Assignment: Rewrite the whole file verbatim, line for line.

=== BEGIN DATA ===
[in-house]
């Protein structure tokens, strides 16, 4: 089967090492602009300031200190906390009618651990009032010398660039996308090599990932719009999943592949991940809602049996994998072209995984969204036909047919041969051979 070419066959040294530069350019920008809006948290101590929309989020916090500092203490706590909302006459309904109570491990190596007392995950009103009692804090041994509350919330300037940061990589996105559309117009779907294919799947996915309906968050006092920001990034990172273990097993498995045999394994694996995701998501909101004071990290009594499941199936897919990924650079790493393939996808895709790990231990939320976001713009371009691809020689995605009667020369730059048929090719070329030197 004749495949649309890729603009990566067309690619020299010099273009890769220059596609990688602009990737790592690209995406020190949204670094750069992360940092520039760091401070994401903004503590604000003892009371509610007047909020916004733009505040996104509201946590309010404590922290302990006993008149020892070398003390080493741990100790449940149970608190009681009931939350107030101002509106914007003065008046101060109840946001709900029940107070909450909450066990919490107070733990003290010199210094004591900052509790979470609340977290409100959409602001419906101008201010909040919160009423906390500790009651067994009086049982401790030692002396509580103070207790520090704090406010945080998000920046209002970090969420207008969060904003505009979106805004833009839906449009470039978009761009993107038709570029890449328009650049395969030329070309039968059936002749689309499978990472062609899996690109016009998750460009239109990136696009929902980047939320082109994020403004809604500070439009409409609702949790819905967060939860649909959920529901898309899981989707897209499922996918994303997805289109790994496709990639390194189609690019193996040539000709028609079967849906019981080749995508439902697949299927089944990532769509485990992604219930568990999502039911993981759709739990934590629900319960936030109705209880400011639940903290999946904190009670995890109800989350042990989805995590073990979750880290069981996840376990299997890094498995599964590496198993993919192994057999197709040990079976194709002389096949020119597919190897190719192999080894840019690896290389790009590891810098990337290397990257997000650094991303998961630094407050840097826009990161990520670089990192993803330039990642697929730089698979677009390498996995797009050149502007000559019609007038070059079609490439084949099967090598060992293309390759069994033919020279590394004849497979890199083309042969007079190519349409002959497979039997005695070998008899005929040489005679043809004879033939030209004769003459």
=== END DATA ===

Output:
[in-house]
């Protein structure tokens, strides 16, 4: 089967090492602009300031200190906390009618651990009032010398660039996308090599990932719009999943592949991940809602049996994998072209995984969204036909047919041969051979 070419066959040294530069350019920008809006948290101590929309989020916090500092203490706590909302006459309904109570491990190596007392995950009103009692804090041994509350919330300037940061990589996105559309117009779907294919799947996915309906968050006092920001990034990172273990097993498995045999394994694996995701998501909101004071990290009594499941199936897919990924650079790493393939996808895709790990231990939320976001713009371009691809020689995605009667020369730059048929090719070329030197 004749495949649309890729603009990566067309690619020299010099273009890769220059596609990688602009990737790592690209995406020190949204670094750069992360940092520039760091401070994401903004503590604000003892009371509610007047909020916004733009505040996104509201946590309010404590922290302990006993008149020892070398003390080493741990100790449940149970608190009681009931939350107030101002509106914007003065008046101060109840946001709900029940107070909450909450066990919490107070733990003290010199210094004591900052509790979470609340977290409100959409602001419906101008201010909040919160009423906390500790009651067994009086049982401790030692002396509580103070207790520090704090406010945080998000920046209002970090969420207008969060904003505009979106805004833009839906449009470039978009761009993107038709570029890449328009650049395969030329070309039968059936002749689309499978990472062609899996690109016009998750460009239109990136696009929902980047939320082109994020403004809604500070439009409409609702949790819905967060939860649909959920529901898309899981989707897209499922996918994303997805289109790994496709990639390194189609690019193996040539000709028609079967849906019981080749995508439902697949299927089944990532769509485990992604219930568990999502039911993981759709739990934590629900319960936030109705209880400011639940903290999946904190009670995890109800989350042990989805995590073990979750880290069981996840376990299997890094498995599964590496198993993919192994057999197709040990079976194709002389096949020119597919190897190719192999080894840019690896290389790009590891810098990337290397990257997000650094991303998961630094407050840097826009990161990520670089990192993803330039990642697929730089698979677009390498996995797009050149502007000559019609007038070059079609490439084949099967090598060992293309390759069994033919020279590394004849497979890199083309042969007079190519349409002959497979039997005695070998008899005929040489005679043809004879033939030209004769003459």